TSQC Trainings, c. 2020

Courtesy of the UNMC Department of Strategic Communications

Due to the COVID-19 pandemic, UNMC residents received training in conducting their everyday duties while wearing Personal Protective Equipment (PPE). 

National Training, Simulation and Quarantine Center

The result of a nearly $20 million grant from the U.S. Department of Health and Human Services, Office of the Assistant Secretary for Preparedness and Response (ASPR), the National Training, Simulation, and Quarantine Center (TSQC) encompasses an entire floor of the new $119 million Dr. Edwin G. & Dorothy Balbach Davis Global Center on UNMC’s Omaha campus.
The state-of-the-art facility includes the 20-bed National Quarantine Unit, the nation's only federal quarantine unit, and a six-bed simulated biocontainment unit for advanced experiential training, the National Biocontainment Training Center. This high-fidelity simulation center includes a mock lab and autoclave. Within the Davis Global Center building, TSQC is in close proximity with several high-tech advanced interprofessional simulation and learning environments.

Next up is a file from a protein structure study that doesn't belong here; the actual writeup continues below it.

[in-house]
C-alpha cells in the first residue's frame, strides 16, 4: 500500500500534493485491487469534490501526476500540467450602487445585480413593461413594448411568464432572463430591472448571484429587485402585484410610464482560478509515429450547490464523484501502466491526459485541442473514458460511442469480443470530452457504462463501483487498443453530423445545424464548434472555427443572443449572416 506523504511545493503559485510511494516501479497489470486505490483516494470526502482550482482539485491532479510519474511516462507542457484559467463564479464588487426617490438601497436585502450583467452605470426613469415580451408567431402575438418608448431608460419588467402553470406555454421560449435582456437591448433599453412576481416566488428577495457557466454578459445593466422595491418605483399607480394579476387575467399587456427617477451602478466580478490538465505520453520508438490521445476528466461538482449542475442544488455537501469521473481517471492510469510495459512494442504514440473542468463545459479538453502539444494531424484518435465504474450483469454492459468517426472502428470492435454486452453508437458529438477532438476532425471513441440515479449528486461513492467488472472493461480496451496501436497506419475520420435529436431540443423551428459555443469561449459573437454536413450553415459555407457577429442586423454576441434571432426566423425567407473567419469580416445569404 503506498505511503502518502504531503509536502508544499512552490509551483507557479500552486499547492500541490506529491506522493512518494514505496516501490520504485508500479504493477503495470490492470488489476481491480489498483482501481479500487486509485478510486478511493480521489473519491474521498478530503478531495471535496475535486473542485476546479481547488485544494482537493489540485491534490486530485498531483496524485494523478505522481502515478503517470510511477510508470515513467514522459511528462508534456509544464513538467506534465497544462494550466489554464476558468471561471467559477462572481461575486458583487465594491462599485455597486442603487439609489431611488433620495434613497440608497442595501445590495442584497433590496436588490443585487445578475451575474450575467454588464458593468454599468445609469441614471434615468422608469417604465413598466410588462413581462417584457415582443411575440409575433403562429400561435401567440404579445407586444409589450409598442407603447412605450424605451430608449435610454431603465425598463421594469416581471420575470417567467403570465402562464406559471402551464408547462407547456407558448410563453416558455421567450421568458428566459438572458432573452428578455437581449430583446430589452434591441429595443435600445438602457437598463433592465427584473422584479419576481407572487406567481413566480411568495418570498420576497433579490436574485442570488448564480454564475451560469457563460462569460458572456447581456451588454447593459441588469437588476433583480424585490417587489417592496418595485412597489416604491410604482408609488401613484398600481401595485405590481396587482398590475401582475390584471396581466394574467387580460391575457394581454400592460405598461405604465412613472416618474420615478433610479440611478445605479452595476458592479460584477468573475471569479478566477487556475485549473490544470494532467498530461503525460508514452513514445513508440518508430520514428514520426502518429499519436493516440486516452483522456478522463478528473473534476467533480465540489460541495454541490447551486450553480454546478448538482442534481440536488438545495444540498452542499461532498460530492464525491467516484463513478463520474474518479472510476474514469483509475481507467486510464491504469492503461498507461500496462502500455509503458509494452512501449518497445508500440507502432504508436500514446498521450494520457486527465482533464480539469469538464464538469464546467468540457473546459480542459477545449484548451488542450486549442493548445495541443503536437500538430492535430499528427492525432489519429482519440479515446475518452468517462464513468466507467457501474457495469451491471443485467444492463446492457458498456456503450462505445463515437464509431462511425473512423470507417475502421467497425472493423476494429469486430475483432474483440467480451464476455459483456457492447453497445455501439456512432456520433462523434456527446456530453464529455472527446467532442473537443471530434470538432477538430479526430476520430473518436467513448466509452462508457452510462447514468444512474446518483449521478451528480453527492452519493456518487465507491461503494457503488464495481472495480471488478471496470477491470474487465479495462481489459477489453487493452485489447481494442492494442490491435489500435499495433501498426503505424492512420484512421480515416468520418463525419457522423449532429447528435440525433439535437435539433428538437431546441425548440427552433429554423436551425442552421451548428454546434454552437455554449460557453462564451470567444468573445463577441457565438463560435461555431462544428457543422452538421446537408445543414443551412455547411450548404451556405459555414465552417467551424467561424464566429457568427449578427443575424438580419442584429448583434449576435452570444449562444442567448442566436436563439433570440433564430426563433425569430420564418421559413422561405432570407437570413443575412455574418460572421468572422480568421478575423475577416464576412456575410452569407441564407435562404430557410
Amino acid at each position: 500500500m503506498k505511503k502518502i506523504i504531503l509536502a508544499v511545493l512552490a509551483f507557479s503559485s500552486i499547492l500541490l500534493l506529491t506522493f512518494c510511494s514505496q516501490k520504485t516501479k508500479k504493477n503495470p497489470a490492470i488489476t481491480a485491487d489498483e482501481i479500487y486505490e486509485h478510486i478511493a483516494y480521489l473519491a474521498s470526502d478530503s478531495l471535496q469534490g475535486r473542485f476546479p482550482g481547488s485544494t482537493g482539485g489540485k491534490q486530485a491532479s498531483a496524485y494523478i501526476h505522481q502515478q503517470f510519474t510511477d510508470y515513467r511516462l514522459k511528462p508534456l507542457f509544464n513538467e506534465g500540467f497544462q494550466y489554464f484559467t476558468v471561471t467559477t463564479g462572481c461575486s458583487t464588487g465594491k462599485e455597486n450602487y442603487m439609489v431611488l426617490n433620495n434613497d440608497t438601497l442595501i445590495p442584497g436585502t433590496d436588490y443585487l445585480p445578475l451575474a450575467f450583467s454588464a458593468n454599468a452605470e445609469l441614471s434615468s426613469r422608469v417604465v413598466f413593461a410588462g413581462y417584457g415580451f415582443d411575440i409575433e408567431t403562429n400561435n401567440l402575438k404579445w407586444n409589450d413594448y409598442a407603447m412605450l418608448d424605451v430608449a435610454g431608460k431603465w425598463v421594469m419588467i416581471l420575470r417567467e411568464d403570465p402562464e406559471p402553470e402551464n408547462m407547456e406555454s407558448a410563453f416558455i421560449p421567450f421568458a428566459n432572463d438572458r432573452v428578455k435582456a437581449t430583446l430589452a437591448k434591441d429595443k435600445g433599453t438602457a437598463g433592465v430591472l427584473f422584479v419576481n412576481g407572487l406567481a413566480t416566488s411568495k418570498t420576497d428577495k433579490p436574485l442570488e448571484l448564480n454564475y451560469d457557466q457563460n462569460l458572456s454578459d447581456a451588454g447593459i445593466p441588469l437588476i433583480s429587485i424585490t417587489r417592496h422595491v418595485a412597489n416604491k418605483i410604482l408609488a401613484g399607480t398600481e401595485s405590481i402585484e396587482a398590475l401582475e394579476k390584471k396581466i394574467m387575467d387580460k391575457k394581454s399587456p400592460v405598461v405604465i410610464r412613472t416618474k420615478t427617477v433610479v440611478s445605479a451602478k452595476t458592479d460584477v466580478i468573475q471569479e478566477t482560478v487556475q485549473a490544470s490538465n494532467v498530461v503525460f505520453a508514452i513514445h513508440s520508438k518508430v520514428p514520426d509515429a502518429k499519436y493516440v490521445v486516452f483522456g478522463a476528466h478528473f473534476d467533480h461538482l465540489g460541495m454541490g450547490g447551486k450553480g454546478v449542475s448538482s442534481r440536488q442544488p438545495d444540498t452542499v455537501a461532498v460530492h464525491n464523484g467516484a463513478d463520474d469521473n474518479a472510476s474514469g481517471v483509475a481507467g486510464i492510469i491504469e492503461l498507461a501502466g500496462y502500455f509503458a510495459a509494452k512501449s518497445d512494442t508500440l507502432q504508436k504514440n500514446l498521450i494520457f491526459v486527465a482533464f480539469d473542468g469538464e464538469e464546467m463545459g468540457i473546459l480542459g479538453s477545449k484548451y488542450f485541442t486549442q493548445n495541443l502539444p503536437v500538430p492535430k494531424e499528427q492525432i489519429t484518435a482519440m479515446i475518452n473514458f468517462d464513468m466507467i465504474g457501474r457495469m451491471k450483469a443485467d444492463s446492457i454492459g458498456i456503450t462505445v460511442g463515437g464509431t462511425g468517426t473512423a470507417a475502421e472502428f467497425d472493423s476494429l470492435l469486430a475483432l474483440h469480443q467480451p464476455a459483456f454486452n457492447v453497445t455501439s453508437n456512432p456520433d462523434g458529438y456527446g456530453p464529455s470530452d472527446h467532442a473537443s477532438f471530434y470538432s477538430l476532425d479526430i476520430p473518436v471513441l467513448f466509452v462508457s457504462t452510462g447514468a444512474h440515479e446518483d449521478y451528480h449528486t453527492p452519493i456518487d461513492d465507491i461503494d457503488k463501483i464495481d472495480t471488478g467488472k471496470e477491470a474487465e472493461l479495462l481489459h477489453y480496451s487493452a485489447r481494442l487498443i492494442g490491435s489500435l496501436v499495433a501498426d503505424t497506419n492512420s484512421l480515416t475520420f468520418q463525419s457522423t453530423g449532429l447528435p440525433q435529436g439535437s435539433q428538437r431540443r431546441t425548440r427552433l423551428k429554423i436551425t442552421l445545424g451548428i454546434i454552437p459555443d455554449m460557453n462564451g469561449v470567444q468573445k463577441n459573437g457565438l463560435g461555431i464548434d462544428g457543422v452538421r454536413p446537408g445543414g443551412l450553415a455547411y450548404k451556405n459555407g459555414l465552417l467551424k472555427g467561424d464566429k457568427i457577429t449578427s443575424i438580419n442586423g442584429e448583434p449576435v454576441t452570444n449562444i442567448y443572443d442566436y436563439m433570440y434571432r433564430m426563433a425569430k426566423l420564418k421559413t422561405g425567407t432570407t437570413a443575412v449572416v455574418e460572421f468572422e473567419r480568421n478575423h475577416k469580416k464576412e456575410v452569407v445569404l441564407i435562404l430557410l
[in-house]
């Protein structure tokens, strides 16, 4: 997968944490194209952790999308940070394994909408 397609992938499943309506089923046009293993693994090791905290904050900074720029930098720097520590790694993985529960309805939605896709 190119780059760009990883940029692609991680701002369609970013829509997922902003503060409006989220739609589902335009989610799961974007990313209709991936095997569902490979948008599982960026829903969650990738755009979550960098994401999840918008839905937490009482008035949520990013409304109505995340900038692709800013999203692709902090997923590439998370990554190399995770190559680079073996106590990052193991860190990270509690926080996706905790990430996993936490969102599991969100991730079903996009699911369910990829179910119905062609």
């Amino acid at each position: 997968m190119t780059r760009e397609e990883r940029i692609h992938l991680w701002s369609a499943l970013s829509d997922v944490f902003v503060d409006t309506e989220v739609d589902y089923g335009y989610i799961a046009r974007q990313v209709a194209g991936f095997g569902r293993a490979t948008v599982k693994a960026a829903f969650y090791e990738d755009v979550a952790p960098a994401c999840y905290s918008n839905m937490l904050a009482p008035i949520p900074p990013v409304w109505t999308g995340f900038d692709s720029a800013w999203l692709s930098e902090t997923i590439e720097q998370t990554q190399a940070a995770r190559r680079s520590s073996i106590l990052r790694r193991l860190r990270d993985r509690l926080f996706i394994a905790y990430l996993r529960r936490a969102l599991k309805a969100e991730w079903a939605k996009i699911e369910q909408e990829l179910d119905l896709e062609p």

The NPHL during Covid-19, June 2020

Courtesy of the UNMC Department of Strategic Communications 

Nebraska Governor Pete Ricketts toured NPHL facilities with UNMC Chancellor Jeffrey P. Gold, MD, and NPHL Director Peter Iwen, MS, PhD, to view the lab’s COVID-19 testing process. 

Nebraska Public Health Laboratory

The Nebraska Public Health Laboratory (NPHL) was established in 1997 by the state legislature and governor as a partnership between UNMC, Nebraska Medicine, and the Nebraska Department of Health and Human Services (NE-DHHS). The original focus of testing was to provide support for state-sponsored prevention programs for the detection of sexually transmitted diseases, enteric diseases such as salmonellosis, and respiratory diseases such as influenza. In 1999, testing at the NPHL was expanded through grant funding from the Centers for Disease Control and Prevention (CDC) to include testing for bio-threat agents in environmental samples and the detection of chemical agents in human specimens. This unique arrangement between UNMC and NE-DHHS has resulted in saving millions of tax dollars and has leveraged expertise of existing UNMC personnel and state-of-the-art equipment for the benefit of all Nebraskans.